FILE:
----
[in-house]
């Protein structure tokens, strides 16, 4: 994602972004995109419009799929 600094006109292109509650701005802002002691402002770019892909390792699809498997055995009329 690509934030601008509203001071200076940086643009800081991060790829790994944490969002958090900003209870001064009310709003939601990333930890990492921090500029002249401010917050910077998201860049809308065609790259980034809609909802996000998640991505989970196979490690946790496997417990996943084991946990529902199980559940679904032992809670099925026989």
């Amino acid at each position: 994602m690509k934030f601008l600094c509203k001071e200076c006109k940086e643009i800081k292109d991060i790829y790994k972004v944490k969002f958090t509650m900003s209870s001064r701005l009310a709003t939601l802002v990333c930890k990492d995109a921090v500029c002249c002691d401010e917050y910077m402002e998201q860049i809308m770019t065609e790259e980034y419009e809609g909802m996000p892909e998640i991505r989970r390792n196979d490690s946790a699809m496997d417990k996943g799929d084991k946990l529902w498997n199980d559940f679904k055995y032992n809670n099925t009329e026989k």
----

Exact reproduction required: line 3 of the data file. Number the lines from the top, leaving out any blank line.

């Amino acid at each position: 994602m690509k934030f601008l600094c509203k001071e200076c006109k940086e643009i800081k292109d991060i790829y790994k972004v944490k969002f958090t509650m900003s209870s001064r701005l009310a709003t939601l802002v990333c930890k990492d995109a921090v500029c002249c002691d401010e917050y910077m402002e998201q860049i809308m770019t065609e790259e980034y419009e809609g909802m996000p892909e998640i991505r989970r390792n196979d490690s946790a699809m496997d417990k996943g799929d084991k946990l529902w498997n199980d559940f679904k055995y032992n809670n099925t009329e026989k």